'Sweet spirits' beckon theatergoers this summer at Berkshire Theatre Group
New and established mix in season running from mid-May through mid-October
PITTSFIELD — In a time of upheaval, Kate Maguire, CEO and artistic director of Berkshire Theatre Group, says she finds solace and peace in theater. More than that, she says. "When I need to renew my sense of values, I go back to my sanctuary, the theater. It's a place I go to be reminded of sweet spirits."
She is planning on sweet spirits being in abundance for theatergoers this summer in a season that will feature in BTG's Fitzpatrick Main Stage and Unicorn theaters in Stockbridge two popular, familiar musicals — Stephen Schwartz' "Godspell" and Neil Simon, Marvin Hamlisch and Carole Bayer Sager's "They're Playing Our Song"; C.P. Taylor's "And a Nightingale Sang;" Anton Chekhov's "Uncle Vanya" directed by David Auburn using Paul Schmidt's translation, with, in the only casting being announced now, David Adkins in the title role, joined by Mark Blum, Rebecca Brooksher, Harriet Harris, Chris Noth and Matt Sullivan; a world premiere musical, "Letters to the President"; a new play by Tara L. Wilson Noth, "B.R.O.K.E.N. code B.I.R.D. switching"; and two solo performances — "Dogs of Rwanda," written and performed by Sean Christopher Lewis, and the world premiere of "The R Word," written and performed by Rachel Siegel — presented over two weekends only under the collective title "Telling Stories: Two Solo Performers."
The community musical at BTG's Colonial Theatre in downtown Pittsfield will be "Peter Pan," July 2 through 26, with lyrics by Carolyn Leigh, music by Morris "Moose" Charlap, additional lyrics by Betty Comden and Adolph Green, additional music by Jule Styne. Travis Daly directs. Jacob Kerzner is music director.
"Each of these plays touch on our humanity," Maguire said.
Tickets for all of BTG's summer season productions will be on sale this morning at 10.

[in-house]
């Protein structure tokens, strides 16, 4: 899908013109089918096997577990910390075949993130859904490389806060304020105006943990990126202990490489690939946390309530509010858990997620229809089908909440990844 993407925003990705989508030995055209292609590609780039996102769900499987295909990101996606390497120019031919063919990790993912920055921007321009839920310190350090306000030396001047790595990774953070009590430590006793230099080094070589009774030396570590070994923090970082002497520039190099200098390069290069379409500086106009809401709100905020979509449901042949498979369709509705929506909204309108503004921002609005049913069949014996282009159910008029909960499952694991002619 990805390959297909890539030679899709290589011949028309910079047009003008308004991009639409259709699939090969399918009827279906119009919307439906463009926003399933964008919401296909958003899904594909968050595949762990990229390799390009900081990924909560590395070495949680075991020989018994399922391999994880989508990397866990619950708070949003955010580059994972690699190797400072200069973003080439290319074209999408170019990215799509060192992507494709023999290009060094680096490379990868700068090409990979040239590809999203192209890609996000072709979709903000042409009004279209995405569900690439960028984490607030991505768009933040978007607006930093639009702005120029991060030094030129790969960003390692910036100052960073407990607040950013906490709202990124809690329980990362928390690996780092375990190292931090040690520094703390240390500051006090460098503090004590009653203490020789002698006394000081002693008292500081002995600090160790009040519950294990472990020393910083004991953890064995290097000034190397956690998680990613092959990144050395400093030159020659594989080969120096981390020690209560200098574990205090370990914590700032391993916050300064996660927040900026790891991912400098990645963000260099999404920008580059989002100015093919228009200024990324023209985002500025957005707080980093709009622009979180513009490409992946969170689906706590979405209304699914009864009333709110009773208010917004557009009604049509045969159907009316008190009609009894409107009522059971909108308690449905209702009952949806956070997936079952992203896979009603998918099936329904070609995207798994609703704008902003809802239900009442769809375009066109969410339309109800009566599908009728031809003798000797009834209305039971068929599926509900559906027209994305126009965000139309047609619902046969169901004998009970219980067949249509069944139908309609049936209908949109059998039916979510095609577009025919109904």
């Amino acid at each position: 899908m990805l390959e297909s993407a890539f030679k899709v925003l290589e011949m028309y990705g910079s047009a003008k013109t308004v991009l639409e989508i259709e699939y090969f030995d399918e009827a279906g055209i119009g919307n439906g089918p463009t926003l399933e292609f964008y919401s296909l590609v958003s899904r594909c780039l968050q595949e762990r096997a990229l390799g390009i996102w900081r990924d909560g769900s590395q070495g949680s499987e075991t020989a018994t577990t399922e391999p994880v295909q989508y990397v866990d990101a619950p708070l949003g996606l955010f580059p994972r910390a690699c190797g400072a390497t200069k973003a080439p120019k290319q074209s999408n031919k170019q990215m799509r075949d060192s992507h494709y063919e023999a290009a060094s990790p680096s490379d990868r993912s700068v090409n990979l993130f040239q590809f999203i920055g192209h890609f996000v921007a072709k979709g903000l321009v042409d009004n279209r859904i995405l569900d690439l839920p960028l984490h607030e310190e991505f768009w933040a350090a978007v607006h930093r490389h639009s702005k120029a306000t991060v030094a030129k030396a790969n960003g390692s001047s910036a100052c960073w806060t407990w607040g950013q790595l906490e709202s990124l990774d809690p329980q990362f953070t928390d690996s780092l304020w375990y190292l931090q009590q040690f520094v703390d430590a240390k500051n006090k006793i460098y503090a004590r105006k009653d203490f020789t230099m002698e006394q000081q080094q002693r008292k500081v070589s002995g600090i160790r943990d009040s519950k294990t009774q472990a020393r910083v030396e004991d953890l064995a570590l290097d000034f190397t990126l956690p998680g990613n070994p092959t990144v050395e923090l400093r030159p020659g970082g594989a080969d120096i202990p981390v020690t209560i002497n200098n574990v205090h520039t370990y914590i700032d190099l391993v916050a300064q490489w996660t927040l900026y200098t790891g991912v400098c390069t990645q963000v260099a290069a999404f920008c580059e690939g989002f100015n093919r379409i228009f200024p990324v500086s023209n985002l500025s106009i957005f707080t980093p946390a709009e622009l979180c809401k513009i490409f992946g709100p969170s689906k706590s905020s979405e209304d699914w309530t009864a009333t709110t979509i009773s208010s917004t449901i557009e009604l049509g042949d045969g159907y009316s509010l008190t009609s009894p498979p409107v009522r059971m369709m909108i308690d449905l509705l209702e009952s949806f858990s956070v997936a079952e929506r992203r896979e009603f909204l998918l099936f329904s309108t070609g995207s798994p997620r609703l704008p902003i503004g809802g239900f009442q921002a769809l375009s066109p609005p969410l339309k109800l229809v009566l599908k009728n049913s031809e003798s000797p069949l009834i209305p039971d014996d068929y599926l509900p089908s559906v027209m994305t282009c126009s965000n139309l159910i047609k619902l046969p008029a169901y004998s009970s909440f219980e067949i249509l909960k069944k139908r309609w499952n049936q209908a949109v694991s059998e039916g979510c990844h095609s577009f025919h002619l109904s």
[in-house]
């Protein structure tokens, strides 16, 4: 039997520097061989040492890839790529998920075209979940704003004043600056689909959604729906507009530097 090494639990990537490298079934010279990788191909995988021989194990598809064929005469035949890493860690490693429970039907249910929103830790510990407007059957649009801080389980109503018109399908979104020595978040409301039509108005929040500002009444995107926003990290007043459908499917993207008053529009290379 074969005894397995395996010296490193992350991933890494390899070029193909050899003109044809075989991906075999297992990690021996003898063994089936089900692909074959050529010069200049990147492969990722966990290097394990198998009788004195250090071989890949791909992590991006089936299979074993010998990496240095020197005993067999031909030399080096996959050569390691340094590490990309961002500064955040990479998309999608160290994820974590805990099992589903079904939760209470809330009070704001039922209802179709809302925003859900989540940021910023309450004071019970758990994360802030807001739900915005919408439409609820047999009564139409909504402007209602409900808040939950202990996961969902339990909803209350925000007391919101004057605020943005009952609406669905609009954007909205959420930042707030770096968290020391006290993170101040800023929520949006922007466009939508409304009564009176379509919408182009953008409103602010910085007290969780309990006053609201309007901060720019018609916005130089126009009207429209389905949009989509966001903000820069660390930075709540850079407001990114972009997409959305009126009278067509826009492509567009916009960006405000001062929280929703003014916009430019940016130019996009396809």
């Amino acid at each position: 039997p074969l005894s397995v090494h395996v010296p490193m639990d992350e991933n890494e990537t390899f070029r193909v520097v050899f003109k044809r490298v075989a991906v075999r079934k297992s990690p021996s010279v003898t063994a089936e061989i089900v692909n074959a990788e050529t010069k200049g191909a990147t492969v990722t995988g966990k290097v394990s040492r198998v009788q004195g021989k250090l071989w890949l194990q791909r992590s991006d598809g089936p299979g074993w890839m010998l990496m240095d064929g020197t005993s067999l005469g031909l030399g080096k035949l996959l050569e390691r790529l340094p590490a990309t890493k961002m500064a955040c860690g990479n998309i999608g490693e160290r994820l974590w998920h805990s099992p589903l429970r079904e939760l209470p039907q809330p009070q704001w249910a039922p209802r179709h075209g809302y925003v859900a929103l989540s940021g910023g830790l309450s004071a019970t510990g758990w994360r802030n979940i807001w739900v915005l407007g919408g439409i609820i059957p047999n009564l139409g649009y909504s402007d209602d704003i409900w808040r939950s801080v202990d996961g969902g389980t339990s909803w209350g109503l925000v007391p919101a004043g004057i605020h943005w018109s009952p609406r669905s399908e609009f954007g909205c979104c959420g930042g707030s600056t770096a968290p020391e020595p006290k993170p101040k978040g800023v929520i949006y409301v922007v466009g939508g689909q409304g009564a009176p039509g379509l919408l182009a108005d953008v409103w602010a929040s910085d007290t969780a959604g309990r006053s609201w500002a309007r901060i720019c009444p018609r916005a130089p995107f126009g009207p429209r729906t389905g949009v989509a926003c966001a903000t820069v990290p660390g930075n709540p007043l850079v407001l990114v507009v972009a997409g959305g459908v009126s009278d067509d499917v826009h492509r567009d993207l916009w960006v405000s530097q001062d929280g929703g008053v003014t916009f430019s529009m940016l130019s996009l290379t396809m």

First produced in 1977, "And a Nightingale Sang" is about a working-class English family trying to survive, ration-to-ration, through the days of the bombing of England during World War II.
"It's a play that gives me great comfort," Maguire said. "It really captures my heart; the play and all the characters in it." It will be directed by Eric Hill for the Unicorn Theatre, where it is scheduled to run Sept. 24 through Oct. 18.
The BTG season actually gets underway in May with "Telling Stories ...," May 15-23. "The
Dogs of Rwanda," Maguire said, "is a very powerful piece" about redemption and forgiveness. "The R Word" is a world premiere about a mother of a special-needs child who fimds comfort and release in a wild night out with other moms.
"Telling Stories ... " will be followed, in turn, in the Unicorn by "They're Playing Our Song" (June 11-July 4), directed by Gregg Edelman, a two-character musical that tracks the up-and-down professional and personal relationship between a successful composer and a hugely talented, if also inexperienced, lyricist; the world premiere of "B.R.O.K.E.N. ... " by Tara L. Wilson Noth, July 9-Aug. 1, a "powerful play," Maguire said, about a privileged African-American woman who is asked to defend a black youth accused of murder. "As she works on the case," Maguire said, "she begins to question the women she has morphed into."
"Uncle Vanya" follows, Aug. 6-29. "Now, we are not going to deconstruct Chekhov," Maguire said with a laugh, referring generally to recent redefinitions of some of Chekhov's plays within contemporary, abstract, often fragmented constricts.
The Fitzpatrick Main Stage opens June 18 with "Letters to the President," a world premiere musical that sets letters written by members of the electorate to various presidents of the United States and from various American presidents to members of the electorate to songs composed by 19 young, "up-and-coming songwriters," Maguire said. "The letters are funny, poignant. No matter what side of the debate you may be on," Maguire said, "these are all presidents who spoke to the heart of America."
Michael Bello will direct. Letter curation and dramaturgy is by Jessica Kahkosa.
Stephen Schwartz's iconic rock musical, "Godspell," takes over the Fitzpatrick Main Stage July 23 through Aug. 29. Alan Filderman directs and Gerry McIntyre choreographs this musical based on the Gospel According to St. Matthew.
"I think all of these plays, to one extent or another, are about yearning; about people being brought to the edge of the woods and looking out, looking forward.
"I'm not one to preach to people," Maguire said. "I think, in some way, each of these plays responds to some balance we are all looking for."
TALK TO US
If you'd like to leave a comment (or a tip or a question) about this story with the editors, please email us. We also welcome letters to the editor for publication; you can do that by filling out our letters form and submitting it to the newsroom.